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Exciting nut find reveals area’s past

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By Fiona Reid
Nostalgia
Exciting nut find reveals area’s past

AMATEUR archaeologists have been shining a light on 10,000 years of Dumfries and Galloway’s history.

Participants in a community archaeology project have made discoveries that tell a story of people living on what is now the Threave Estate near Castle Douglas 10,000 years ago in the Mesolithic period, a time when hunter-gatherers roamed and Scotland’s flora and fauna were flourishing again following the last Ice Age.

The Galloway Glens community archaeology project ‘Can You Dig It’ carried out a ten-day dig on the National Trust for Scotland’s Threave Estate in summer 2019. They unearthed some great finds at the time, including a lead shot from the 16th to 18th century and some flints from the late Neolithic or Early Bronze Age.

However, since then, some of the carbonised material recovered has been sent away for radiocarbon dating at the Scottish Universities Environmental Research Centre and the dates they have revealed are fascinating.

It has long been known that Little Wood Hill on the NTS Threave Estate is the location of a fascinating archaeological site, with the remains of a D-shaped enclosure on top of the hill first recognised on aerial photographs taken in the late 1940s. It was later revealed to date back to the Iron Age.

The Can You Dig It excavation sought to build on this work and a sample recovered by the volunteers from the end of the ditch has now been dated to between AD 75 to 214 – firmly within the Iron Age. This confirms the date recovered by the Thistle Camp, which has been recalibrated to between 41 BC and AD 125.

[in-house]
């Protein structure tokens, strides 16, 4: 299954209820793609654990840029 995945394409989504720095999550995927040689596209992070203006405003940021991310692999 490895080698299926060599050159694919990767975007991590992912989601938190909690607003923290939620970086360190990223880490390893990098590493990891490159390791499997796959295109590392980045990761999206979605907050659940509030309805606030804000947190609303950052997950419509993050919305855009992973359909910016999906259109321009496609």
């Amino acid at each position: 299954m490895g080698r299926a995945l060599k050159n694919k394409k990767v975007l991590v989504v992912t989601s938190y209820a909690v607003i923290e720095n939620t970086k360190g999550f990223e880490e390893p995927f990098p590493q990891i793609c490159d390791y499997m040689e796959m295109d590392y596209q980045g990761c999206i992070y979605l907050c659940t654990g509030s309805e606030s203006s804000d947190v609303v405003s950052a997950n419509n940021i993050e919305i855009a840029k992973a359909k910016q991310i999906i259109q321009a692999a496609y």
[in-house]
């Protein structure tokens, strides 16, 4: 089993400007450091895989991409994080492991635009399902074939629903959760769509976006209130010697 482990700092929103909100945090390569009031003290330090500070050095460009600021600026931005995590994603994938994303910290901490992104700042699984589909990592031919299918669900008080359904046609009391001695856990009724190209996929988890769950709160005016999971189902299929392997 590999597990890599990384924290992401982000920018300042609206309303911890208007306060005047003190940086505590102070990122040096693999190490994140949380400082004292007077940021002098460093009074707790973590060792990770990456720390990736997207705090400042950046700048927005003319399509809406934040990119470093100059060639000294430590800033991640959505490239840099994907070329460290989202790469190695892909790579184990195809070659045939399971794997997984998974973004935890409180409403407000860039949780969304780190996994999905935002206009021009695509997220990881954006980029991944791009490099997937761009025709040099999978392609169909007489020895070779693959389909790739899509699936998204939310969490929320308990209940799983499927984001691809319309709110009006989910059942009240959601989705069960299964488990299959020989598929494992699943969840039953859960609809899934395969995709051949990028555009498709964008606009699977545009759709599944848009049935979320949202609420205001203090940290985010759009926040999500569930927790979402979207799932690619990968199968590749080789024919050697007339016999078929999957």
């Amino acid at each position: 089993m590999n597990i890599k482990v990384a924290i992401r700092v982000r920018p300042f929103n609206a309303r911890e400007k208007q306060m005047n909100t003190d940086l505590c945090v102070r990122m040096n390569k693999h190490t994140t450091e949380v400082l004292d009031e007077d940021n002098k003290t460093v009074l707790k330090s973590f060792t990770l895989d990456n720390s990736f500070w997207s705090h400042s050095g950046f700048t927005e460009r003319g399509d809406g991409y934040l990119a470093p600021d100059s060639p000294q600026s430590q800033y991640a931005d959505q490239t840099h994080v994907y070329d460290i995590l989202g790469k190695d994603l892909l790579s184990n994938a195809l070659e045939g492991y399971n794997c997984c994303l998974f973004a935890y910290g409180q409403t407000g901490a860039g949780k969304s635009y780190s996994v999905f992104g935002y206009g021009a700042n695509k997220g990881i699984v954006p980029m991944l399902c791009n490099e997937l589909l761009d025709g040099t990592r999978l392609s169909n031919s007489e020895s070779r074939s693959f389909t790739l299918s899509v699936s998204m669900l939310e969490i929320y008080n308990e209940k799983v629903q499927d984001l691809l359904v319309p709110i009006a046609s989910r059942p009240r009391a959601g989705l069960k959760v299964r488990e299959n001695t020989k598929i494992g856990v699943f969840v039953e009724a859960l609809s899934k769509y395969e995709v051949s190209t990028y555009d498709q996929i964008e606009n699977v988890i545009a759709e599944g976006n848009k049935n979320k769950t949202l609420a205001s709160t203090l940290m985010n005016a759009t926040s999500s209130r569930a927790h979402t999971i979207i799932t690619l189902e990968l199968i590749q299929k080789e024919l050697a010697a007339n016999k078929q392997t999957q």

Experts are still unsure what the enclosure would have been used for, with ideas ranging from a small farmstead or a livestock enclosure, to a defensive position.

Even more excitingly, a tiny burnt hazelnut shell was also found and has been dated to between 8547 and 8312 BC – evidence of human activity on the Threave Estate from the Mesolithic period!

Discovered on prehistoric sites across the country, hazelnuts have long been established as a favourite snack of the Mesolithic people. The people of Galloway at that time would have lived nomadically, moving from water source to food source as they became available.

Traces of human habitation within Scotland go back to around 12,000 BC, but there was a dramatic climatic downturn around 10,900 BC which likely caused a complete depopulation.

It is possible that the people who burnt this nutshell could have been amongst the first to re-populate the country.

Derek Alexander, head of archaeology for the National Trust for Scotland, said: “Over the years we have gradually built up an understanding of past human activity at Threave throughout prehistory and history. This radiocarbon date for Mesolithic activity is really exciting, as it is the first evidence we have from this time and is the earliest date recovered at Threave so far.”

Claire Williamson, of Rathmell Archaeology, who is delivering Can You Dig It for the Galloway Glens said: “Having the Iron Age date of the enclosure confirmed was what we were hoping for, but to also have this small indication of Mesolithic life on the estate is amazing. This could not have been possible without the hard work of the volunteers, whose enthusiasm for the archaeology never faltered.”

Meanwhile, Dr Samuel Gallacher, from Threave Gardens and Estate, said: “We love to surprise our many visitors with unexpected discoveries and stories at Threave, and finding out about this new evidence of our very ancient history will no doubt fascinate many.”

Can You Dig It will run for another year and co-ordinator Helen Keron said: Thanks to our funding from the National Lottery Heritage Fund and from Historic Environment Scotland, Can You Dig It will be continuing into 2022, so there will be plenty of opportunities to get involved in the project and its discoveries going forward.”